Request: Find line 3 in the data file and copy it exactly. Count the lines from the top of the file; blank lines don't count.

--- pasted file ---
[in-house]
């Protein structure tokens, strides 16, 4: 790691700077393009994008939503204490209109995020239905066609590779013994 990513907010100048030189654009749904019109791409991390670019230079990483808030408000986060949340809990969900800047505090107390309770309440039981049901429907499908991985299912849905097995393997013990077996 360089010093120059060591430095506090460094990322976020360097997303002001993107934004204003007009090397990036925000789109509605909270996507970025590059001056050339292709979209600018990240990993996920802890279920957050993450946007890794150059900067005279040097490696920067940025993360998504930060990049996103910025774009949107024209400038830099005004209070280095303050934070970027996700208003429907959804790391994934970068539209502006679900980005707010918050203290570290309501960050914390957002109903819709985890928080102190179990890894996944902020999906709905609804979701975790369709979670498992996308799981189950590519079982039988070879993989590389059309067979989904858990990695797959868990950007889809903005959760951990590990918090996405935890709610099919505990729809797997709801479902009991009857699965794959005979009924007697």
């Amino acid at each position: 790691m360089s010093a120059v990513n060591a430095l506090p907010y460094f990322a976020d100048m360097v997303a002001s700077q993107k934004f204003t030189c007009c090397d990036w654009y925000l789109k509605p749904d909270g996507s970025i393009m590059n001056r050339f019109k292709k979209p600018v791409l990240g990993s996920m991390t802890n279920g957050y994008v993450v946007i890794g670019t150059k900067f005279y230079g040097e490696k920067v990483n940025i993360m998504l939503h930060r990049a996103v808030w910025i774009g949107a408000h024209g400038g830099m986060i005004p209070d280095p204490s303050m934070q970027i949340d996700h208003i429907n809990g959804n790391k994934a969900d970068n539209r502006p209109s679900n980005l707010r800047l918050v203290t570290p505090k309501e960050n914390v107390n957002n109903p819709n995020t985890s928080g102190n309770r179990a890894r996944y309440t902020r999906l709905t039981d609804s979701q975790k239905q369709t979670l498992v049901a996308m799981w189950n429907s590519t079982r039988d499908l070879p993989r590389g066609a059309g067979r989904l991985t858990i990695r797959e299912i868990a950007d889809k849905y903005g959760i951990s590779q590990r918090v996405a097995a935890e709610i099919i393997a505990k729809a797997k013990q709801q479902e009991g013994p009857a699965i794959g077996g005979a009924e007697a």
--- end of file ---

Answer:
């Amino acid at each position: 790691m360089s010093a120059v990513n060591a430095l506090p907010y460094f990322a976020d100048m360097v997303a002001s700077q993107k934004f204003t030189c007009c090397d990036w654009y925000l789109k509605p749904d909270g996507s970025i393009m590059n001056r050339f019109k292709k979209p600018v791409l990240g990993s996920m991390t802890n279920g957050y994008v993450v946007i890794g670019t150059k900067f005279y230079g040097e490696k920067v990483n940025i993360m998504l939503h930060r990049a996103v808030w910025i774009g949107a408000h024209g400038g830099m986060i005004p209070d280095p204490s303050m934070q970027i949340d996700h208003i429907n809990g959804n790391k994934a969900d970068n539209r502006p209109s679900n980005l707010r800047l918050v203290t570290p505090k309501e960050n914390v107390n957002n109903p819709n995020t985890s928080g102190n309770r179990a890894r996944y309440t902020r999906l709905t039981d609804s979701q975790k239905q369709t979670l498992v049901a996308m799981w189950n429907s590519t079982r039988d499908l070879p993989r590389g066609a059309g067979r989904l991985t858990i990695r797959e299912i868990a950007d889809k849905y903005g959760i951990s590779q590990r918090v996405a097995a935890e709610i099919i393997a505990k729809a797997k013990q709801q479902e009991g013994p009857a699965i794959g077996g005979a009924e007697a």